At The Motley Fool, we poke plenty of fun at Wall Street analysts and their endless cycle of upgrades, downgrades, and "initiating coverage at neutral." So, you might think we'd be the last people to give virtual ink to such "news." And we would be -- if that were all we were doing.

But in "This Just In," we don't simply tell you what the analysts said. We'll also show you whether they know what they're talking about. To help, we've enlisted Motley Fool CAPS, our tool for rating stocks and analysts alike. With CAPS, we'll be tracking the long-term performance of Wall Street's best and brightest -- and its worst and sorriest, too.

And speaking of the best ...
Drug investors found their Christmas stockings stuffed two weeks ahead of schedule yesterday when Soleil Securities went back to the health-care well. Handing out "buy" ratings to Sepracor (NASDAQ:SEPR) and Cephalon (NASDAQ:CEPH), Endo Pharm (NASDAQ:ENDP) and Pfizer (NYSE:PFE), Soleil may have single-handedly rescued shareholders of each stock from the market's latest tumble. As the Dow and Nasdaq both fell, Pfizer's stock barely budged yesterday. (Cephalon dropped a little; Endo and Sepracor actually ended the day up a bit.)

Of course, the "upgrade effect" is well known in investing circles. When an analyst says something's going to go up, such prophecy has a tendency to self-fulfill in the short term, regardless of whether the analyst is right or wrong in the longer term -- and regardless of whether the analyst has much of a record to stand on.

Let's go to the tape
Case in point: Soleil. It's not the world's most accurate stock picker -- guessing wrong on its picks more than half the time, including such recent flubs as:


Soleil Said:

Motley Fool CAPS Says:

Soleil's Pick Lagging S&P by:

Alcoa (NYSE:AA)



35 points

BioMarin Pharmaceutical (NASDAQ:BMRN)



10 points

Plum Creek Timber (NYSE:PCL)



4 points

These recent laggards notwithstanding, though, I actually agree with at least one of Soleil's calls yesterday. Like the analyst, I think Pfizer's a buy -- and here's why:

According to Soleil, the risk of "generic competition for Lipitor in November 2011 is well understood and priced into the stock at the current valuation." But Soleil believes that investors are forgetting Pfizer's potential to:

  • Use its sizable cash stash for an acquisition.
  • Capitalize on its 24 drug candidates currently in phase 3 testing.
  • Reward shareholders amply with its monster 7.8% dividend yield.

Oversimplifying Soleil's argument only a little, the analyst believes that Pfizer is poised to pop just as soon as it announces a "significant M&A target," or once its "late-stage pipeline shows advances." The presumption being that either event could allay investor concerns over the future of Lipitor. Meantime, investors can just cash the dividend checks and wait for a catalyst to turn their leaden stock into gold.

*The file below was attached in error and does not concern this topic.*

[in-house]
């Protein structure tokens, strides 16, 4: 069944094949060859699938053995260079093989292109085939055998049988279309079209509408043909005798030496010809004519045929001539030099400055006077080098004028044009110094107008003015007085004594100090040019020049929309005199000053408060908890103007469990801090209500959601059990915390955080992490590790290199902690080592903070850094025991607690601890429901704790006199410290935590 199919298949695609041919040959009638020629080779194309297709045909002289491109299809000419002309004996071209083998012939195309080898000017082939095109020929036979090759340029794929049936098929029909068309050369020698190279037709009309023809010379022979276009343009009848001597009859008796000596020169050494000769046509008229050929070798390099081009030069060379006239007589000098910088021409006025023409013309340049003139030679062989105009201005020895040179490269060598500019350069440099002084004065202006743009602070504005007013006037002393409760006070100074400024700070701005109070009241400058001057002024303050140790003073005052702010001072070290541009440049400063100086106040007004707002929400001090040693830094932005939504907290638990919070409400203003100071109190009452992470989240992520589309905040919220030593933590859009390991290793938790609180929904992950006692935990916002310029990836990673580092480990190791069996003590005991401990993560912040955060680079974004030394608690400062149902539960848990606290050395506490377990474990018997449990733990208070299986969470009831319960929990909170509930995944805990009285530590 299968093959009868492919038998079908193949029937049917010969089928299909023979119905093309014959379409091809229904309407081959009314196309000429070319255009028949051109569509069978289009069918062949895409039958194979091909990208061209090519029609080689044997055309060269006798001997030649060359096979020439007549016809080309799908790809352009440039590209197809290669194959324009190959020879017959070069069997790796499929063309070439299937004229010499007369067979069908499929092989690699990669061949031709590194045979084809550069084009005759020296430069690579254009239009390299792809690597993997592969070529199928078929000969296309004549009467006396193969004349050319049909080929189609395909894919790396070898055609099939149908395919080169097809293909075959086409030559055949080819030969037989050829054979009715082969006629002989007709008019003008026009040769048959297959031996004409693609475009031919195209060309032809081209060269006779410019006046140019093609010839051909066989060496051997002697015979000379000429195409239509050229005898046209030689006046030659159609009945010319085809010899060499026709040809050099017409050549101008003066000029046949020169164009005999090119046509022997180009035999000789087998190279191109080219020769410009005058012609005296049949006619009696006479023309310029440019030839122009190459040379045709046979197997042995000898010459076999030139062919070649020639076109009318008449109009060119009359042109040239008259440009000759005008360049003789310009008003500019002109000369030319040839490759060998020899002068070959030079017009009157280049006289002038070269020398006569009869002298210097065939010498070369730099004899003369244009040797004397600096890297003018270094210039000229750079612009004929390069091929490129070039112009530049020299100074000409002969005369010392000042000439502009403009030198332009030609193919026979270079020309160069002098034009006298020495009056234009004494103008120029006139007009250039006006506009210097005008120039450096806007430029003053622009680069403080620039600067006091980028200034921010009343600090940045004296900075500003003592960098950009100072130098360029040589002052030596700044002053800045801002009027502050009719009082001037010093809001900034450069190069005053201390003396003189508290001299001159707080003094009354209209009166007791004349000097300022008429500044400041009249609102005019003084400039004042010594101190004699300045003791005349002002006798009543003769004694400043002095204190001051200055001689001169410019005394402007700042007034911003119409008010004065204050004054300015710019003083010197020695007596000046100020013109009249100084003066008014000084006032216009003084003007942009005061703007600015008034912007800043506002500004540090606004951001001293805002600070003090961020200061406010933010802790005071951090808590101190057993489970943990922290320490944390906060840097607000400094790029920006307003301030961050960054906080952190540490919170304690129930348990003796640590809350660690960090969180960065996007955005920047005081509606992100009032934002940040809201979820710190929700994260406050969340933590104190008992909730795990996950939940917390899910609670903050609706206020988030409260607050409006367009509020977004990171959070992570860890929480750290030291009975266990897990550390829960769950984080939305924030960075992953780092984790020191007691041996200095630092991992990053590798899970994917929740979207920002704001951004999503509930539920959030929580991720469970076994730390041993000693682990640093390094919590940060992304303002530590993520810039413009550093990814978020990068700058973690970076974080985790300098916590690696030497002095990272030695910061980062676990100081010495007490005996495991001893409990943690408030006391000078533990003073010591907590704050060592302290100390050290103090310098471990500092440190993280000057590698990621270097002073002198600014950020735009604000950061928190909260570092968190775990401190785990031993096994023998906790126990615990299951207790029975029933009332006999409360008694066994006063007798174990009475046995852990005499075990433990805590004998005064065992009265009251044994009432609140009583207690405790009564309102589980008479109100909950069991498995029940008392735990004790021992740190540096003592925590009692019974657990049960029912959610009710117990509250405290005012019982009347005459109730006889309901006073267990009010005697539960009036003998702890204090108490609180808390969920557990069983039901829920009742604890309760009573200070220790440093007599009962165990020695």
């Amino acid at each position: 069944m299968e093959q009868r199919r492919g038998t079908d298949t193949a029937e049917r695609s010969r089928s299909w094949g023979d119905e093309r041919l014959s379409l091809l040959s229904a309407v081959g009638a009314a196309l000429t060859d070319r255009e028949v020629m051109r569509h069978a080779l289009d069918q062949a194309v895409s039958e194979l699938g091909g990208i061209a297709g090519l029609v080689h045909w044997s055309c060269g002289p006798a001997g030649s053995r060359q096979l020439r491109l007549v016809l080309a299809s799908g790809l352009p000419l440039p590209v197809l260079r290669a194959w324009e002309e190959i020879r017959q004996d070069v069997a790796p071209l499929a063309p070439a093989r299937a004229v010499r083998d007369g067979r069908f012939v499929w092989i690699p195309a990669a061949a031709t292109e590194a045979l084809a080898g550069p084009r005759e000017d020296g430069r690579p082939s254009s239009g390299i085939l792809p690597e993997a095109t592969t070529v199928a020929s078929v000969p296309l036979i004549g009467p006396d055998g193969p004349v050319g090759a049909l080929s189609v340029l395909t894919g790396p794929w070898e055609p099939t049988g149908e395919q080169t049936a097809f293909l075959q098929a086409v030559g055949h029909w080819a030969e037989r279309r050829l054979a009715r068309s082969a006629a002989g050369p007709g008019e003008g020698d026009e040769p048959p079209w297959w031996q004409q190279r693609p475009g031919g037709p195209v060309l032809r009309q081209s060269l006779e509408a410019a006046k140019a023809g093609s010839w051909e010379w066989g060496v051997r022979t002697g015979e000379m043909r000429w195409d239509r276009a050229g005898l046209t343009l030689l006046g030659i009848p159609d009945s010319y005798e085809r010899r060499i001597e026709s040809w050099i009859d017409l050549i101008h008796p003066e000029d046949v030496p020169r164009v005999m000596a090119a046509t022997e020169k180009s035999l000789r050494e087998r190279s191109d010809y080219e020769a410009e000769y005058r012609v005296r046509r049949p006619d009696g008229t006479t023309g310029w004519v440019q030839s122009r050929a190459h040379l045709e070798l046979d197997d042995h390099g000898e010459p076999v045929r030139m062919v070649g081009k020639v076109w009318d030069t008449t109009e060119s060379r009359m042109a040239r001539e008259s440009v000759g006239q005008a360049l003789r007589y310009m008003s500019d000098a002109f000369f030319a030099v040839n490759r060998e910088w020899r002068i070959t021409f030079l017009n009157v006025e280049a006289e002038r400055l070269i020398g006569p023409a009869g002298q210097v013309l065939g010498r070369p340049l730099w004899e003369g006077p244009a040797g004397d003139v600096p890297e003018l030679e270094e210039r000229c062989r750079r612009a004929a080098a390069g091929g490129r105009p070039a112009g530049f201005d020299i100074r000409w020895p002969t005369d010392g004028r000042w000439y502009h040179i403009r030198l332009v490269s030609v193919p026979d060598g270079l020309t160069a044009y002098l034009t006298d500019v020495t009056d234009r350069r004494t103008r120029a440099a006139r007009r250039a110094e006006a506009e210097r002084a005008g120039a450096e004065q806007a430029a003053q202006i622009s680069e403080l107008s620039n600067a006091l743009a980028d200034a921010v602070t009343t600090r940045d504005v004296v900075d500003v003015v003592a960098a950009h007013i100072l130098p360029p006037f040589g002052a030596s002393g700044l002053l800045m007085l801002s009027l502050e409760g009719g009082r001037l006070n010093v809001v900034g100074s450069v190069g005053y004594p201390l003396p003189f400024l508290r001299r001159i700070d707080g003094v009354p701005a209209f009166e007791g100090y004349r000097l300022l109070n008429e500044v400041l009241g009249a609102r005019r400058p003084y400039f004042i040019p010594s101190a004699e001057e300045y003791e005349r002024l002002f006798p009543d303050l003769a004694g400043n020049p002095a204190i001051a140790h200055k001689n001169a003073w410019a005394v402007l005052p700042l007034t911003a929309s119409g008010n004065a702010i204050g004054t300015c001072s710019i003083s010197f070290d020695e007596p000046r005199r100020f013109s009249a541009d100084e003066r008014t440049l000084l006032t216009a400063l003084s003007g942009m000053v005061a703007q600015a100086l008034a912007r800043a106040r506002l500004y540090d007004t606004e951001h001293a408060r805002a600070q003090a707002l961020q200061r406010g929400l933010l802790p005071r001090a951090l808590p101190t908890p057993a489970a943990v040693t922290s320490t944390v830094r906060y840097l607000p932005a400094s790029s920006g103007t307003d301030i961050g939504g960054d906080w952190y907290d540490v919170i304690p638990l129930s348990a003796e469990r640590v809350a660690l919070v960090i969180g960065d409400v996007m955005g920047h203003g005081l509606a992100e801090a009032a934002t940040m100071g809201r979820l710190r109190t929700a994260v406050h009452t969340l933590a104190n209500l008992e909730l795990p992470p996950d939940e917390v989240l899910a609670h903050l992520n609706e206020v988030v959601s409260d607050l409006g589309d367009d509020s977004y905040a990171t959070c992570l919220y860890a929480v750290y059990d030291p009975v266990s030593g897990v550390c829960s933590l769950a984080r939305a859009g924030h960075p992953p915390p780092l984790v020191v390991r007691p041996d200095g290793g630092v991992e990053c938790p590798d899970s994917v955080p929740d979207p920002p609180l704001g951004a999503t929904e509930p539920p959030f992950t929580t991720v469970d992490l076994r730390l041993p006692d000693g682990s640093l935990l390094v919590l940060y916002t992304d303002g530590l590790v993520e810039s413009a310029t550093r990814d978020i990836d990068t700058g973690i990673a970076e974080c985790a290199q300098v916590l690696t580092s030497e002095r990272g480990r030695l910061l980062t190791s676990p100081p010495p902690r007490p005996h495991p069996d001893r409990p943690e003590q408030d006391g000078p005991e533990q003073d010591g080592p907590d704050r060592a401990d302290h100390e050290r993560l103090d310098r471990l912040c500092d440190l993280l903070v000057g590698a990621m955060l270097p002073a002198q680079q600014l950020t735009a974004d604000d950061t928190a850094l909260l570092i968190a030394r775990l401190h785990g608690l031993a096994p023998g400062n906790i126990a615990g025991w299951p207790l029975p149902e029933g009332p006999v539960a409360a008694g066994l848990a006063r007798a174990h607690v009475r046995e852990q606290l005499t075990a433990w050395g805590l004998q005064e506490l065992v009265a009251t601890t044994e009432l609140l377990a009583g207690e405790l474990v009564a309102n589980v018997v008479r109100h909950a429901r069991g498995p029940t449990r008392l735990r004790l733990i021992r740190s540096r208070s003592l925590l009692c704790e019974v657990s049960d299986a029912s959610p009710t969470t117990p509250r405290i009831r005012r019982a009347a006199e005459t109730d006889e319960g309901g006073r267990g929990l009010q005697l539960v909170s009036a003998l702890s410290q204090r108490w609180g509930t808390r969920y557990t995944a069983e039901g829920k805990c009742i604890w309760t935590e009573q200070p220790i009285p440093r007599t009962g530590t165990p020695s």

Buy the numbers
Now I'll admit -- at first glance, and from a traditional investing perspective, Pfizer carries with it some rather distressing numbers. Sure, the P/E's all right. No one's going to turn their nose up at an 11 times valuation, even in this market. The problem is, if analysts are right, Pfizer lacks the growth prospects to turn that attractive P/E into a respectable PEG ratio. Analysts don't seem to think Pfizer can grow its profits much more than 1% per year, long-term.

But here's the thing: In a topsy-turvy market like we're in right now, earnings growth may not be your best path to profit in any case. Sexy or not, dividends at least provide a steady source of income.

What's more, maybe Pfizer's not growing right now, but from where I sit, it has the wherewithal to keep its 7.8% dividend flowing from here to eternity. Maintaining the dividend at its current rate costs Pfizer $8.6 billion per year. But the company's sitting on $10 billion net cash, and generating about $14 billion more in annual free cash flow. There's actually no reason to think Pfizer will be unable to increase its dividend should it be so inclined.

Foolish takeaway
Growth would be nice, and Pfizer investors will welcome it when and if it comes. Meanwhile, may I have the (dividend) check, please?

This article represents the opinion of the writer, who may disagree with the “official” recommendation position of a Motley Fool premium advisory service. We’re motley! Questioning an investing thesis -- even one of our own -- helps us all think critically about investing and make decisions that help us become smarter, happier, and richer.